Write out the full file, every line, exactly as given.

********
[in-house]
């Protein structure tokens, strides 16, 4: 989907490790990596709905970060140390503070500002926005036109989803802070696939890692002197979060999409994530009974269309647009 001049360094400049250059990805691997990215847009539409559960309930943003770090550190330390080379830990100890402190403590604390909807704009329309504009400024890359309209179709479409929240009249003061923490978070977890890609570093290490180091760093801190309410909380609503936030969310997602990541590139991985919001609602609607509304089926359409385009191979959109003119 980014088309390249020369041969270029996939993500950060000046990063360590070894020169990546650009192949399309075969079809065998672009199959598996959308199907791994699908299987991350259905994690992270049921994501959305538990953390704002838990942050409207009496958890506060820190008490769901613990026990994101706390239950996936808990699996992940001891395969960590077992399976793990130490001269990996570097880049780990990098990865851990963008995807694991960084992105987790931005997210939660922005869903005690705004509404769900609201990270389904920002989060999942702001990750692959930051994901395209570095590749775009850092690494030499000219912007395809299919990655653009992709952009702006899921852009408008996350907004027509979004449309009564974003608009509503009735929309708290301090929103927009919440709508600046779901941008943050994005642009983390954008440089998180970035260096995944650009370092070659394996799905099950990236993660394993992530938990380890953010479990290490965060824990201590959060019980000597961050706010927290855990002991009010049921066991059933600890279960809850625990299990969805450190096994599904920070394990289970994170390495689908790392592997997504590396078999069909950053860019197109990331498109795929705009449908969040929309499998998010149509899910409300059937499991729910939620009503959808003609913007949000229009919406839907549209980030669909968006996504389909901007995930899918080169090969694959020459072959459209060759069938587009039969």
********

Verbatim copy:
[in-house]
């Protein structure tokens, strides 16, 4: 989907490790990596709905970060140390503070500002926005036109989803802070696939890692002197979060999409994530009974269309647009 001049360094400049250059990805691997990215847009539409559960309930943003770090550190330390080379830990100890402190403590604390909807704009329309504009400024890359309209179709479409929240009249003061923490978070977890890609570093290490180091760093801190309410909380609503936030969310997602990541590139991985919001609602609607509304089926359409385009191979959109003119 980014088309390249020369041969270029996939993500950060000046990063360590070894020169990546650009192949399309075969079809065998672009199959598996959308199907791994699908299987991350259905994690992270049921994501959305538990953390704002838990942050409207009496958890506060820190008490769901613990026990994101706390239950996936808990699996992940001891395969960590077992399976793990130490001269990996570097880049780990990098990865851990963008995807694991960084992105987790931005997210939660922005869903005690705004509404769900609201990270389904920002989060999942702001990750692959930051994901395209570095590749775009850092690494030499000219912007395809299919990655653009992709952009702006899921852009408008996350907004027509979004449309009564974003608009509503009735929309708290301090929103927009919440709508600046779901941008943050994005642009983390954008440089998180970035260096995944650009370092070659394996799905099950990236993660394993992530938990380890953010479990290490965060824990201590959060019980000597961050706010927290855990002991009010049921066991059933600890279960809850625990299990969805450190096994599904920070394990289970994170390495689908790392592997997504590396078999069909950053860019197109990331498109795929705009449908969040929309499998998010149509899910409300059937499991729910939620009503959808003609913007949000229009919406839907549209980030669909968006996504389909901007995930899918080169090969694959020459072959459209060759069938587009039969």